It didn’t get any better after that. I don’t think any of us had a desire to see Manolito in his underwear, or see him and his father undressing themselves—all of themselves.
The second movie, La Cuarta Planta, was worse. It was a movie about teenagers with cancer, which normally would be sad and emotional. But at the end, instead of feeling moved, I felt deeply disturbed.
The main characters would spend part of their day on the roof, trying to catch a glimpse of a girl through a window. One of the boys claims he saw the girl in a magazine and thinks that she is spectacular. The other boys don’t believe him, and the first boy feels the need to prove himself. In order to do so, he gets his hands on a poster of the half-naked woman.
By now, all of the Spanish students watching the movie had become, in a sense, desensitized. A half-naked woman? Hey, at least she’s got some clothes on.
At this point, our cheeks were bright red, our eyes were glazed over, and our mouths were hanging open. It was the definition of “system overload.” It could not, we reasoned, get any worse. It did.
Anyone who saw the movie has to remember the “bathroom music” scene. It was perhaps the most uncomfortable moment of the whole ordeal, and in addition to it being profoundly shocking it was very, very odd, seeing the boys’ facial expressions change in the mirror, in the center of the screen, and nothing else.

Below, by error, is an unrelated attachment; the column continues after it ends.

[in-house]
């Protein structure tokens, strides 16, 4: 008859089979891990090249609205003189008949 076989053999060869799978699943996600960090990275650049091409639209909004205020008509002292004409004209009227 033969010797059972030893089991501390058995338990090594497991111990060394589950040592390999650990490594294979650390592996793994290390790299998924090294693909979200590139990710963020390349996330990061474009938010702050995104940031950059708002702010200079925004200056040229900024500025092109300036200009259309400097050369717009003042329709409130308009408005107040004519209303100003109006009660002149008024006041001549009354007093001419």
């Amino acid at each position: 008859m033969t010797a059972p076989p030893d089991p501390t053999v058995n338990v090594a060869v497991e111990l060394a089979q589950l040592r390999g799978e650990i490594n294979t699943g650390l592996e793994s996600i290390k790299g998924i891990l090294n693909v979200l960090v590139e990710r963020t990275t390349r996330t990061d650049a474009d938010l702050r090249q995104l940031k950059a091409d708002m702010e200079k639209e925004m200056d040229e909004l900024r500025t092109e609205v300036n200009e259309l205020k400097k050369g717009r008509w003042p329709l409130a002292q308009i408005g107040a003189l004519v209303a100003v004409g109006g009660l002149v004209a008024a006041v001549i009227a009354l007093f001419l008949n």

The themes were unsuitable for school and we could not comprehend why our teachers thought it was a good idea—or even a moderately good idea, or a passable idea, or a not bad idea—to show them.
Both of the movies were, quite frankly, inappropriate choices. Yes, they showed us life in Spain. The only problem? They didn’t leave anything out.
Was there even a point to screening the movies? Sure, they took up class time, but to what end? I’m pretty sure I wasn’t any more educated about Spain after watching them than before.
In fact, the only difference in my knowledge before and after the movies was that before I was blissfully unaware that a simple movie shown in Spanish class could cause Post-Traumatic Stress Disorder.
There is a line that divides purposeful displays of adult material for educational purposes and gratuitously explicit material. The Spanish movies helped distinguish this boundary, finding themselves beyond the realm of necessary educational experiences.